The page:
- How is an environment analysis structered?
- What is the benefit of the environment analysis?
- What is a stakeholder?
- What is the purpose of a stakeholder analysis?
- How is the stakeholder analysis structured?
- What are the stakeholder strategies?
When starting a project, it is important to be aware of the project environment.
This is what the environmental analysis is for. It is a tool for identifying all social and factual environmental factors.
It also serves as a basis for the stakeholder analysis.
How is an environment analysis structured?
Classically, a distinction is made between 4 factors.
One between factual and social factors, and one between internal and external factors.
This is then presented in table format.
|Internal||Business processes and infrastructure||Internal project staff|
|External||Legal paragraphs||External project participants|
What is the benefit of the environment analysis?
In addition to stakeholder identification, it also shows necessary legal regulations and relevant company processes. This helps as a basis for further work packages:
For example, if approvals have to be obtained or certain applications have to be submitted, this can be identified from the environment analysis and this task can be tackled at an early stage.
What is a stakeholder?
In the project environment, a stakeholder has little to do with barbecues and barbeques and is not an enemy of vegetarians.
In a project, a stakeholder is defined as a person or group of people who have an interest in the (successful) progress of the project.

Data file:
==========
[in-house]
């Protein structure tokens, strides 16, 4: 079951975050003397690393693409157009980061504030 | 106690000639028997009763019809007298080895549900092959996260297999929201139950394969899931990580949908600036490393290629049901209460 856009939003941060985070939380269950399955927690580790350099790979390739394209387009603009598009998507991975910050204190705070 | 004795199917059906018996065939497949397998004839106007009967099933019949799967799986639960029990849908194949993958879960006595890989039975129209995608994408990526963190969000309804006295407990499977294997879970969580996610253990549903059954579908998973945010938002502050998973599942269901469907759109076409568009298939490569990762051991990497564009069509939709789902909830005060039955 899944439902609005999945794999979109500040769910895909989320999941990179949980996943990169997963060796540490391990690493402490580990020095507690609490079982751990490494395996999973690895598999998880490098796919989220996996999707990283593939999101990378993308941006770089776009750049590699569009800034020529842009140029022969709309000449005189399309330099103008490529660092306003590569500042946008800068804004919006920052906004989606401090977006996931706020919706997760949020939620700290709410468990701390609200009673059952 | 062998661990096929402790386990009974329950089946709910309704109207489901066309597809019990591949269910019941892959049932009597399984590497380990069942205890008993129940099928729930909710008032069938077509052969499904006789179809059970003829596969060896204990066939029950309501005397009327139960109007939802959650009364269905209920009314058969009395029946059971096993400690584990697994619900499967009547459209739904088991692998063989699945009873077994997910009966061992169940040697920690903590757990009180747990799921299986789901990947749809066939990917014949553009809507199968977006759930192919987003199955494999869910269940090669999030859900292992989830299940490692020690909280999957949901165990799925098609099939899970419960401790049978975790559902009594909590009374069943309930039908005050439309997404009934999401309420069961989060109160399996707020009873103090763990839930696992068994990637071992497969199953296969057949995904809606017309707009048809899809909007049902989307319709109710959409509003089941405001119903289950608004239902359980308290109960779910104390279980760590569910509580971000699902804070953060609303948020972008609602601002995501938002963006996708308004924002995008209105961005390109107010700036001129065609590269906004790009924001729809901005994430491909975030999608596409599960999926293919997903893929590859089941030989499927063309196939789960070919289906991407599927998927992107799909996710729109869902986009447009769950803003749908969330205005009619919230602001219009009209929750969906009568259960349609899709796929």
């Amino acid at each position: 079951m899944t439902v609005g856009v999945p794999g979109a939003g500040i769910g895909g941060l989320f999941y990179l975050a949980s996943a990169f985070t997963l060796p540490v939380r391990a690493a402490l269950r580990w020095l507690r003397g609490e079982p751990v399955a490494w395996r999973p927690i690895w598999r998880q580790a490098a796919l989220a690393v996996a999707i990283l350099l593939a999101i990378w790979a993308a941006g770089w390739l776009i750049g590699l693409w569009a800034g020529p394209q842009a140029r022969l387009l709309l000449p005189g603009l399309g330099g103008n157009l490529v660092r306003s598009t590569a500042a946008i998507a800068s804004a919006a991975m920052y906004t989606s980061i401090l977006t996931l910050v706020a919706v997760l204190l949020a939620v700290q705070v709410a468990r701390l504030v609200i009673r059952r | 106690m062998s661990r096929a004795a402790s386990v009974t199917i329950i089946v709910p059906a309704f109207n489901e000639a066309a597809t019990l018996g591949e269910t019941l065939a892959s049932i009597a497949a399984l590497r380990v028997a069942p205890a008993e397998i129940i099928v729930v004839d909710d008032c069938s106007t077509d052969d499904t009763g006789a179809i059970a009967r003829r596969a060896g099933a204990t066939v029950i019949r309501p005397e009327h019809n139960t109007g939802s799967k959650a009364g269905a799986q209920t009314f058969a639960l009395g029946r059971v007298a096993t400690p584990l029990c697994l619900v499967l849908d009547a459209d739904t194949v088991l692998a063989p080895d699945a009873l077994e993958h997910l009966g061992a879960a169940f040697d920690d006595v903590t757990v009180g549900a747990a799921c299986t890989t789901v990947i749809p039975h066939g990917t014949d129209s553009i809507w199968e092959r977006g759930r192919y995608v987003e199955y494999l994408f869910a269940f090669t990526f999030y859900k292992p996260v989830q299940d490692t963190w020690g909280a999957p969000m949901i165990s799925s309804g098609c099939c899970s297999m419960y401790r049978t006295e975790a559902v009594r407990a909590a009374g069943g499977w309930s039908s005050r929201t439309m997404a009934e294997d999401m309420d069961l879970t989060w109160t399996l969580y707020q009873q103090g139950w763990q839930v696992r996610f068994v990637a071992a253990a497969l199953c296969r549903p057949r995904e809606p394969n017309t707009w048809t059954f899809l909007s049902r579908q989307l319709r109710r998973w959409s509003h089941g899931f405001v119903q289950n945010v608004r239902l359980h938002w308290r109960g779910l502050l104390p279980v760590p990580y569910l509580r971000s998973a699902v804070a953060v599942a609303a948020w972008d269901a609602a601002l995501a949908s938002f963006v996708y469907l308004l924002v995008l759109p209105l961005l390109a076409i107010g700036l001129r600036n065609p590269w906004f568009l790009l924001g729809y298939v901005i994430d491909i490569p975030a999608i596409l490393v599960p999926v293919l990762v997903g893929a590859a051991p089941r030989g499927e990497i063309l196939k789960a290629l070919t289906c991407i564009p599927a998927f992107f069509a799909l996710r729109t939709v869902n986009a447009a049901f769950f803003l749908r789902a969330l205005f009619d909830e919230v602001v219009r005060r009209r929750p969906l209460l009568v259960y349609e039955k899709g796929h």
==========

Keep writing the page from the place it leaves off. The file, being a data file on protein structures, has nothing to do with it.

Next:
What is the purpose of a stakeholder analysis?
The stakeholder analysis is a tool for dealing with the individual stakeholders in the project. This clarifies their influence, setting as a basis for the respective individual management strategy.
How is the stakeholder analysis structured?
First, all stakeholders are listed. Then, for each stakeholder, their attitude towards the project, their influence on it and whether there is a potential for conflict are worked out. Then interests, expectations and fears about the project are analyzed. This information is then used to determine the handling strategy and the individual measures, as well as a responsible person. It should be noted that there can only be one person responsible for each stakeholder, and it is also important to serve each stakeholder individually according to their needs to achieve the greatest possible efficiency.
What are the stakeholder strategies?
There are four ways of dealing with stakeholders: participative, discursive, informative and repressive. As a rule, participative and informative are the most common forms.
- Participative: Involve the stakeholder in the planning process in an active way (typical for stakeholders with a positive attitude and high influence).
- Discursive: Engage in discourse with the stakeholder, evaluate, listen to concerns, resolve disagreements, reach an agreement (typical of stakeholders with negative attitudes and high influence on the project).
- Informative: Inform stakeholders in an appropriate way (typical for stakeholders with low involvement and influence).
- Repressive: share and disclose facts, do not disclose additional information, ignore stakeholders’ concerns (typical for stakeholders with negative attitudes and low influence)